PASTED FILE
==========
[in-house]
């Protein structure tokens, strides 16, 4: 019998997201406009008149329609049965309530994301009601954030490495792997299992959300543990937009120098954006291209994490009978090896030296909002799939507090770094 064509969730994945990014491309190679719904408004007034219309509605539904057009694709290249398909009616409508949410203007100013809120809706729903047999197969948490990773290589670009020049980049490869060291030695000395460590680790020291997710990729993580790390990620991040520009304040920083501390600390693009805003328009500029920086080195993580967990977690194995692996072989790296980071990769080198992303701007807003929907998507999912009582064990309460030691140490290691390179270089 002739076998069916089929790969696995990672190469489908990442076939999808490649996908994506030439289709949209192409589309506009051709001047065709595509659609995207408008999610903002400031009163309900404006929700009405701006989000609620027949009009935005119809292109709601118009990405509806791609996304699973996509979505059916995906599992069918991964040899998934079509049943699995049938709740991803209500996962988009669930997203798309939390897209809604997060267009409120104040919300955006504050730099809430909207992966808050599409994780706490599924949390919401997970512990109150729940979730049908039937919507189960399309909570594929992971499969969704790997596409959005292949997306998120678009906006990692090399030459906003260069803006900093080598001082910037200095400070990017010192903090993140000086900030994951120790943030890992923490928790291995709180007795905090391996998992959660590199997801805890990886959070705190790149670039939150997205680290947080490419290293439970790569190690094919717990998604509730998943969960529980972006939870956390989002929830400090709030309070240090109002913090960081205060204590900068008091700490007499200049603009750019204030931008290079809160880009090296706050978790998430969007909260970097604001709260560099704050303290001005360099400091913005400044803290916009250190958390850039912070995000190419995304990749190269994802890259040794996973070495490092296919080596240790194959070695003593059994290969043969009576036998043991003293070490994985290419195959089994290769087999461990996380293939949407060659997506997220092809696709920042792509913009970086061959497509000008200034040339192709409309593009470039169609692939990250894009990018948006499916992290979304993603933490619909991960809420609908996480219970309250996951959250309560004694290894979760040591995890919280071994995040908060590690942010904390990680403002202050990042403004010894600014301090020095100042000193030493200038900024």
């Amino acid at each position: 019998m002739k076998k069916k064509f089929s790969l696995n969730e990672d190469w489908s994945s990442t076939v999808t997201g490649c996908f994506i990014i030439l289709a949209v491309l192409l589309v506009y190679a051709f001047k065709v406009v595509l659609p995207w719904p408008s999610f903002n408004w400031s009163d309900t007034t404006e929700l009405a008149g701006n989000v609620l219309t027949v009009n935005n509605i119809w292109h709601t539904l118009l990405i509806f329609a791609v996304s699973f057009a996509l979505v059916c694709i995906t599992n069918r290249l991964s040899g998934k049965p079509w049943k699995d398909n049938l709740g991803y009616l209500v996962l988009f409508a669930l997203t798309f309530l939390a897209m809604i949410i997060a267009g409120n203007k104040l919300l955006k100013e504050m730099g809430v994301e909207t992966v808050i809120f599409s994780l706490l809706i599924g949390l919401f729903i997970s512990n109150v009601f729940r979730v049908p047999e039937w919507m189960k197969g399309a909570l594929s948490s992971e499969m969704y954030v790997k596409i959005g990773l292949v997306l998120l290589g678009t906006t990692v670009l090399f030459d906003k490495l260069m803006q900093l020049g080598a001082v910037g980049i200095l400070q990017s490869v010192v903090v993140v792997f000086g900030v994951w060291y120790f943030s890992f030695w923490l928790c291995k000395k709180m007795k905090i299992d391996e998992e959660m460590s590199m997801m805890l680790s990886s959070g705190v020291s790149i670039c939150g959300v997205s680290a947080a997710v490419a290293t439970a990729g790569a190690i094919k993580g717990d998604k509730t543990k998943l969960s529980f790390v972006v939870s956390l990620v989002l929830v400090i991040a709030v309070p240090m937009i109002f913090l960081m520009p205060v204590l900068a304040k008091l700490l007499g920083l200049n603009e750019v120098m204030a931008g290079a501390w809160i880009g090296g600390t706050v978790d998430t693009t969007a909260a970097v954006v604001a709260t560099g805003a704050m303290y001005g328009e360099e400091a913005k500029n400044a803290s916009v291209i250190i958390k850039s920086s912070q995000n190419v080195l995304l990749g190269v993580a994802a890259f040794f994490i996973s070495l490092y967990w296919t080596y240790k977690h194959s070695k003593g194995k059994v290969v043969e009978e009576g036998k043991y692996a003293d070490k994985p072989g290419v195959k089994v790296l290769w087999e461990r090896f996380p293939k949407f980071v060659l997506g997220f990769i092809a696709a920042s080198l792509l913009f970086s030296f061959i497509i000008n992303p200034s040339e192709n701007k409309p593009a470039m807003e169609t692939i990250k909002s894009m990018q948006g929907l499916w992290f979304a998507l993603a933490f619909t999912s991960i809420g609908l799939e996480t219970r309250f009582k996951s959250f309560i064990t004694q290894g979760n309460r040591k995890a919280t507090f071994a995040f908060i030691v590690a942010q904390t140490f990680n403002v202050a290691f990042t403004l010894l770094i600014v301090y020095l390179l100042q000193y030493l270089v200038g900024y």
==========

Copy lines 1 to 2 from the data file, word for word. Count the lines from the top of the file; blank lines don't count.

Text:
[in-house]
């Protein structure tokens, strides 16, 4: 019998997201406009008149329609049965309530994301009601954030490495792997299992959300543990937009120098954006291209994490009978090896030296909002799939507090770094 064509969730994945990014491309190679719904408004007034219309509605539904057009694709290249398909009616409508949410203007100013809120809706729903047999197969948490990773290589670009020049980049490869060291030695000395460590680790020291997710990729993580790390990620991040520009304040920083501390600390693009805003328009500029920086080195993580967990977690194995692996072989790296980071990769080198992303701007807003929907998507999912009582064990309460030691140490290691390179270089 002739076998069916089929790969696995990672190469489908990442076939999808490649996908994506030439289709949209192409589309506009051709001047065709595509659609995207408008999610903002400031009163309900404006929700009405701006989000609620027949009009935005119809292109709601118009990405509806791609996304699973996509979505059916995906599992069918991964040899998934079509049943699995049938709740991803209500996962988009669930997203798309939390897209809604997060267009409120104040919300955006504050730099809430909207992966808050599409994780706490599924949390919401997970512990109150729940979730049908039937919507189960399309909570594929992971499969969704790997596409959005292949997306998120678009906006990692090399030459906003260069803006900093080598001082910037200095400070990017010192903090993140000086900030994951120790943030890992923490928790291995709180007795905090391996998992959660590199997801805890990886959070705190790149670039939150997205680290947080490419290293439970790569190690094919717990998604509730998943969960529980972006939870956390989002929830400090709030309070240090109002913090960081205060204590900068008091700490007499200049603009750019204030931008290079809160880009090296706050978790998430969007909260970097604001709260560099704050303290001005360099400091913005400044803290916009250190958390850039912070995000190419995304990749190269994802890259040794996973070495490092296919080596240790194959070695003593059994290969043969009576036998043991003293070490994985290419195959089994290769087999461990996380293939949407060659997506997220092809696709920042792509913009970086061959497509000008200034040339192709409309593009470039169609692939990250894009990018948006499916992290979304993603933490619909991960809420609908996480219970309250996951959250309560004694290894979760040591995890919280071994995040908060590690942010904390990680403002202050990042403004010894600014301090020095100042000193030493200038900024």